Footballer turned pundit Gary Neville has called on players to sack their 'comms managers' and take personal control of social media after a series of high-profile gaffes blamed on outsourcing to third parties. But Neville's characteristically no-nonsense stance, argues sports marketer Amar Singh, is yet another example of the critical role of the social media manager being undervalued.
Social media took over the world in less than a generation, transforming industries, creating entirely new ones and becoming the most important interface between brands and consumers.
Football, despite being awash with cash, is still playing catch up.
The rapid advancement of technology fuelled by our human instinct to communicate, means that, what was once seen as an exciting new distribution channel for a website, has become something far bigger.
It’s a battleground for engagement, a dynamic virtual shop front and a multi-channel content platform all at the same time.
Leveraging the potential of social media has become vital for football clubs and yes, football players, who have become brands in themselves.
A footballer’s career, on average, lasts less than a decade, giving players a limited window to truly build their brand and communicate directly to their fans.
When identifying talent to work with on lucrative partnerships, brands will often look at the footballer’s social media output to identify a good fit and ensure that there is nothing remotely controversial going out. Players with well curated social media platforms which connect to a highly engaged audience tend to get more brand partnerships than those without.
At MKTG Sport + Entertainment, we have connected sponsors with some of the biggest stars in the game to supercharge league and club partnerships, leveraging the reach and engagement of the players’ own fan communities.
Tellingly, digital and social metric tools have overtaken traditional media brand exposure and value measurements for analysing the return on sponsorships, according to our 2021 Frontier report – a global survey or more than 600 industry professionals.
Put simply, it has never been more important to get it right on social media.
Not least because the FA’s eagle-eyed social media police are scrutinising and ready to pounce on any breach of Rule E3 which, rather vaguely, insists that those working in the game must ‘at all times act in the best interests of the game and shall not act in any manner which is improper or brings the game into disrepute or use any one, or a combination of, violent conduct, serious foul play, threatening, abusive, indecent or insulting words or behaviour.’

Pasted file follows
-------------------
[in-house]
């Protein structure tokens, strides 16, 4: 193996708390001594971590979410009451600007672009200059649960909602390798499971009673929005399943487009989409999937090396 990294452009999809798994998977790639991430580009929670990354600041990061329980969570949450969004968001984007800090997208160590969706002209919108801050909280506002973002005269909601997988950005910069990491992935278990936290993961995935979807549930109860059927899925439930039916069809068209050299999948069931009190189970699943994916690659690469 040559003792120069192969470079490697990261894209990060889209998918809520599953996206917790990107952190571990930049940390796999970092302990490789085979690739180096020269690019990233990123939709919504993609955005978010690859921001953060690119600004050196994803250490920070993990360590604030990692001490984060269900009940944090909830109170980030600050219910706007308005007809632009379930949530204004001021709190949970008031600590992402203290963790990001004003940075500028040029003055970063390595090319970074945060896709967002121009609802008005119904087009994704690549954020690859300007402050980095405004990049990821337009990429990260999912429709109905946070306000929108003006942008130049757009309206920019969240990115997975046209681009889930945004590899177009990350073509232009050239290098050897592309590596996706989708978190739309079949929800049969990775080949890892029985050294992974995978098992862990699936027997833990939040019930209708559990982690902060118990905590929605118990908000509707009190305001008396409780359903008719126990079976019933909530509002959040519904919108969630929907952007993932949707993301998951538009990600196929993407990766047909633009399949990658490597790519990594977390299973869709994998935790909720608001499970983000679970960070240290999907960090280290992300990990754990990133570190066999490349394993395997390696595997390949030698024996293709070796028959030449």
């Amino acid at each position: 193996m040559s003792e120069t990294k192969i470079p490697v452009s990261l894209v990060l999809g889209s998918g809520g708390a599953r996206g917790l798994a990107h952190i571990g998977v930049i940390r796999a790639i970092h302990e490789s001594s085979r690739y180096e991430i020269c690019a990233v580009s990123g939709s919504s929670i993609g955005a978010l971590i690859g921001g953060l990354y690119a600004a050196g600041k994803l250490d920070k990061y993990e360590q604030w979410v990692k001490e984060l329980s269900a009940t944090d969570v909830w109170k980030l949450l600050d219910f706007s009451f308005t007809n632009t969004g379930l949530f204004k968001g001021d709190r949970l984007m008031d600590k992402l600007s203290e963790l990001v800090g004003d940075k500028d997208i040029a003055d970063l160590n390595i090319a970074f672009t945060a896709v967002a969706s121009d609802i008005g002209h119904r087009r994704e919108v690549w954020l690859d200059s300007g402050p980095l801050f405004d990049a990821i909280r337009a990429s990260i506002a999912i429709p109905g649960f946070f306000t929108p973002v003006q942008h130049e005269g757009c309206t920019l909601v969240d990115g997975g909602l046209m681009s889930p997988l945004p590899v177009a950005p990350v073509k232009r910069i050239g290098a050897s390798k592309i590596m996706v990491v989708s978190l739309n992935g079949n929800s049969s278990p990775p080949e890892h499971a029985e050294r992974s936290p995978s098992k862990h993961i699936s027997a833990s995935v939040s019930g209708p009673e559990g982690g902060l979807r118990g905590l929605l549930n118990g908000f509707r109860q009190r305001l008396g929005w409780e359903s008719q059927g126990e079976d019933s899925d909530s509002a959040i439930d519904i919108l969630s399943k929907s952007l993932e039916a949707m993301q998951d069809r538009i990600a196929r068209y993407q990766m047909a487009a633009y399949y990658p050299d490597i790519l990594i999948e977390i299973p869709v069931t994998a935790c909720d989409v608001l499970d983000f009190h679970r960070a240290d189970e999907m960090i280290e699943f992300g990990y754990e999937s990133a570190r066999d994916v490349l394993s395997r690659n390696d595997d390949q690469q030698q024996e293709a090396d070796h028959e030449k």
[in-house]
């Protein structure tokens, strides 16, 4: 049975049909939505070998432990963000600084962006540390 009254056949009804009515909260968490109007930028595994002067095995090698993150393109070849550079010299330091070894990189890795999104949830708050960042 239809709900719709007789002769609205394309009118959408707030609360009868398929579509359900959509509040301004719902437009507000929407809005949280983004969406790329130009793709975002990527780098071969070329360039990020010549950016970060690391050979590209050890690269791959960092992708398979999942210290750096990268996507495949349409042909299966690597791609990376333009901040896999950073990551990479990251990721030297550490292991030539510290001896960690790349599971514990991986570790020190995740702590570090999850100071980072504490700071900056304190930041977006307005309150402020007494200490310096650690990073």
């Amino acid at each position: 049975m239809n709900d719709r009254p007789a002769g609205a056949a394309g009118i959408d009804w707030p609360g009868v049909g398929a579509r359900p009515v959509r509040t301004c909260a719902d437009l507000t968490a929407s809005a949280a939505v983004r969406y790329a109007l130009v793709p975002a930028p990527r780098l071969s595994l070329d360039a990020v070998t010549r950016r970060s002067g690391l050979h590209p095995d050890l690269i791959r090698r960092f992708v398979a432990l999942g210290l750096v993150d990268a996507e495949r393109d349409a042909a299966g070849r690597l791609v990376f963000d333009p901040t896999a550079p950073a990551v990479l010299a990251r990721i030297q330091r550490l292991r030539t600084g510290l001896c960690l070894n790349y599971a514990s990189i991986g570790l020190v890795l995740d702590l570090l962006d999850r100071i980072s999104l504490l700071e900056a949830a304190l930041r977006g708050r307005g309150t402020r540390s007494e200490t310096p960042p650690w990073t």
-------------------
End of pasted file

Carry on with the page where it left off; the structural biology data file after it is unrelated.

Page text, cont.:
Open to interpretation, you might say.
All that considered, it’s vital that footballers have professional support in managing their social media and calls to ditch the PR managers and ‘be authentic’ feel naïve and out of touch.
This debate came to the fore when Manchester United’s Bruno Fernandes posted an apology on social media after missing a late penalty at Old Trafford.
The apology, which by most measures was excessive, led to Sky Sports pundit Gary Neville to call for the cull.
Writing on Twitter, Neville said: "They need to sack their PR people, speak with some authenticity and get on with it. They've all got these comms managers that are creating personalities that don't exist."
Generally insightful and erudite, Neville has become an influential voice in football.
When he speaks about issues ranging from racism in society to the perceived failings of government to VAR, people listen.
However, to expect elite footballers to become social media experts overnight while playing in one of the most competitive leagues in world football and all that entails, is expecting too much.
It also grossly underestimates the role of social media management and undervalues the people in our sector who run accounts of high interest and scrutiny.
To be a social media manager today means you invariably need to have skills that span content production, creative ideation, journalism, strategy and data analysis.
All while keeping your finger on the pulse of the latest trends and being PR savvy with a sound knowledge of media and IP law.
At football clubs, these employees are affectionately dubbed ‘admins’ by fans.
They are the ultimate Swiss-army knives in the marcomms toolbox yet they are often overworked and underpaid.
But as long as social media continues to grow in importance, the value placed on their skill set will only grow.
Footballers are signed by clubs for what they do on the training ground and the football pitch – not for their mastery of Instagram’s branded content tool or their ability to find the right words when a legend passes.
Social media is where footballers can come undone without proper support.
So let’s give those social media ‘admins’ the respect - and salaries - they deserve.
The role they play has never been more important than it is today.
Amar Singh is head of content & communications at MKTG Sport + Entertainment